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MSc Funerary Archaeology

Bring past people to life

Year of entry: 2024 (September)

Length

1 year full-time,
2 years part-time,
3 years part-time

Start date

September 2024 (semester dates)

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in the UK for archaeology

QS World University Rankings by Subject, 2023

in the world for archaeology

QS World University Rankings by Subject, 2023

Past societies responded to and treated their dead in a range of diverse ways, providing archaeologists with crucial insights into their workings. 

Funerary archaeology combines analysis of human remains with their archaeological context to take a truly interdisciplinary approach to studying both life and death in the past. 

Our course will enable you to use the latest techniques and equipment to build key, practical knowledge and explore the varied archaeological and methodological approaches to funerary archaeology. You'll have the chance to develop your skills in a range of different methods and techniques, but all centred on learning how to investigate death and burial in the past.

The flexible nature of the course enables you to pursue your own particular period or methodological interests by selecting modules that appeal to your research interests. You'll work alongside internationally renowned specialists and gain 'hands on' experience of the analysis of human remains. You'll get the chance to learn through field trips to local museums and relevant sites, such as the prehistoric monuments in the Yorkshire Wolds.

This interdisciplinary course is available as either an MSc or as the MA Funerary Archaeology.

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Beautiful surroundings

York is the UK's archaeological capital. You'll study in King's Manor, a beautiful Medieval building in the centre of the historic city.

Feel at home

Informality is one of our distinctive qualities - the atmosphere in our department is friendly, supportive and enthusiastic. We want you to develop your potential and thrive at York.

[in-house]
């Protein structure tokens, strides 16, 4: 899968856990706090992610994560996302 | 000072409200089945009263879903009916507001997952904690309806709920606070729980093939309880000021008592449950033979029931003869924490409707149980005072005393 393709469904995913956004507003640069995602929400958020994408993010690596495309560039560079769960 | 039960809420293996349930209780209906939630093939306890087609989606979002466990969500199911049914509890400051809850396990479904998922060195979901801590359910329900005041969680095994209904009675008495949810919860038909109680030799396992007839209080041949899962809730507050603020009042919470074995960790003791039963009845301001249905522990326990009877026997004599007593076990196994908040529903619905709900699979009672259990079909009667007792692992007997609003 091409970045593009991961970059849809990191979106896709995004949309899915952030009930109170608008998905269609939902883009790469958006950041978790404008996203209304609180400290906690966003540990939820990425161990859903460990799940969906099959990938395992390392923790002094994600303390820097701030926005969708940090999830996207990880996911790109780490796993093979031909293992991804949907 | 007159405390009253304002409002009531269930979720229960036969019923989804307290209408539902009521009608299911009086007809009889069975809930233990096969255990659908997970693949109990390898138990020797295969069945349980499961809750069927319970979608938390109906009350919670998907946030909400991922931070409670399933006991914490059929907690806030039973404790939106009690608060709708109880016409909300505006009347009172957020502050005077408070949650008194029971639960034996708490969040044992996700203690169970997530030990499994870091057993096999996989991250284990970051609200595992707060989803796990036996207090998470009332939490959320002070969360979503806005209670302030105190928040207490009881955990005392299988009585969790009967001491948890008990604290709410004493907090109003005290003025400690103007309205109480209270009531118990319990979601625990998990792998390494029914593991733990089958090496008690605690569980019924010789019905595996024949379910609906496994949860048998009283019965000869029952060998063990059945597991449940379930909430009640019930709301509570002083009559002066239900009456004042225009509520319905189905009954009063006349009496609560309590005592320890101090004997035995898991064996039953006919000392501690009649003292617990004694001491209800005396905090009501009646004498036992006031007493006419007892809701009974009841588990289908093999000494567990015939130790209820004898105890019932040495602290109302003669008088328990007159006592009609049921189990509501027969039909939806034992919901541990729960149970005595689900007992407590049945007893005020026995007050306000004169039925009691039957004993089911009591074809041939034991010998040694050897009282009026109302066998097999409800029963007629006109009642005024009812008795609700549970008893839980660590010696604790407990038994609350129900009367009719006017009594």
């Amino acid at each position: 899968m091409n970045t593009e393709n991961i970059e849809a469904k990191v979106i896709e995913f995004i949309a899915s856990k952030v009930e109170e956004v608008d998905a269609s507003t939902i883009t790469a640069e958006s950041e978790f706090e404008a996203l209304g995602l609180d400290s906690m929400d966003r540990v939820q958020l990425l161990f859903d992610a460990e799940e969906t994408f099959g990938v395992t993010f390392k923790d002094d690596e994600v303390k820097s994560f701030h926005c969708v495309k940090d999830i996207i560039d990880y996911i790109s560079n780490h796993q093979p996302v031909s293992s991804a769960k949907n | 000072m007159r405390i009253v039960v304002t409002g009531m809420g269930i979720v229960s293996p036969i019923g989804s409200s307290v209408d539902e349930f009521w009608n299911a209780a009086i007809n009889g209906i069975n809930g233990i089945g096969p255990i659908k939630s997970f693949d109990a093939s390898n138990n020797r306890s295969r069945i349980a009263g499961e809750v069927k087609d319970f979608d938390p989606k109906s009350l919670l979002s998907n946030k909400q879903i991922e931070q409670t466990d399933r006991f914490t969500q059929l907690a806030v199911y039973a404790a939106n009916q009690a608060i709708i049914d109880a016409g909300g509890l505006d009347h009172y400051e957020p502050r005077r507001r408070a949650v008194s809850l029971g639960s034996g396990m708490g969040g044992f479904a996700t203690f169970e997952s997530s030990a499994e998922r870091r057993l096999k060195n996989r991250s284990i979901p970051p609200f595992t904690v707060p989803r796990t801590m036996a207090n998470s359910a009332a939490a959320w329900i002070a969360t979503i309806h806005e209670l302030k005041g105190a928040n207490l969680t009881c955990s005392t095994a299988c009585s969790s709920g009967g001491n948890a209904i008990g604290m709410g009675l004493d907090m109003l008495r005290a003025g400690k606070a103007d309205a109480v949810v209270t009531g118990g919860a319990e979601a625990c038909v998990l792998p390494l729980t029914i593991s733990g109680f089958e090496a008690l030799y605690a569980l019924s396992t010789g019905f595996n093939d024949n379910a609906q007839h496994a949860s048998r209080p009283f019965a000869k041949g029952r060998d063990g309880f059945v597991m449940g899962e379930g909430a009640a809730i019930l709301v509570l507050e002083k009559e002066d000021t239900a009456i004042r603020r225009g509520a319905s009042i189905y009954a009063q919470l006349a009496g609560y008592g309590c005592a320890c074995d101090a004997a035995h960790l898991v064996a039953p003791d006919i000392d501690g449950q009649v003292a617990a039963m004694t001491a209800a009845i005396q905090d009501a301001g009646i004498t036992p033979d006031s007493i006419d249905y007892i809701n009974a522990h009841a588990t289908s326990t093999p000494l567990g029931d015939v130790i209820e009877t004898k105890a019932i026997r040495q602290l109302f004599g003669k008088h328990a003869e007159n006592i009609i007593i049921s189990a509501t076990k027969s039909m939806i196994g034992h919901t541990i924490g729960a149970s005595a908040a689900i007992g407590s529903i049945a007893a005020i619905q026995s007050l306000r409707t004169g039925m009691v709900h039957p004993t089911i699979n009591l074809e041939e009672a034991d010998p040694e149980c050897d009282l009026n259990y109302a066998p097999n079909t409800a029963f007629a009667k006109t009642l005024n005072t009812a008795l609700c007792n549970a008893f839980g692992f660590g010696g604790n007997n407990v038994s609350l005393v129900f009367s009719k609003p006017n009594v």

Course content

You will study 180 credits over the duration of your course:

  • Semester 1 - two cores and one option module
  • Semester 2 - one core and one option module with an 80 credit dissertation
  • Summer Semester - 80 credit dissertation continued

Modules

Core modules

Option modules

You'll study two option modules. Examples from previous years have included:

You'll also have the opportunity to choose options from our full module catalogue:

Our modules may change to reflect the latest academic thinking and expertise of our staff.

Dissertation

You'll complete a journal style 10,000-word dissertation and assessed lecture on your research.

You will receive support, advice and guidance from your dissertation supervisor throughout your project. The range of expertise of our staff means we can provide you with guidance on a wide range of topics. You will have one-to-one meetings with supervisors across Semester 2 and the Summer Semester.

Examples of previous dissertations include:

  • ‘Women are the decorative Sex’: gender and prehistoric burials
  • Understanding Neolithic Childhood
  • Pastoral Neolithic funerary practices in Lake Turkana basin, Northern Kenya
  • Grief and Mourning in the Roman World
  • Coffin-furniture in post-Medieval Manchester
  • A spatial epidemiology of Cribra Orbitalia across medieval, south east England, to examine the prevalence of malaria
  • Engaging the public in Funerary Archaeology in museum settings

The York approach

Every course at York is built on a distinctive set of learning outcomes. These will give you a clear understanding of what you will be able to accomplish at the end of the course and help you explain what you can offer employers. Our academics identify the knowledge, skills, and experiences you'll need upon graduation and then design the course to get you there.

Students who complete this course will be able to: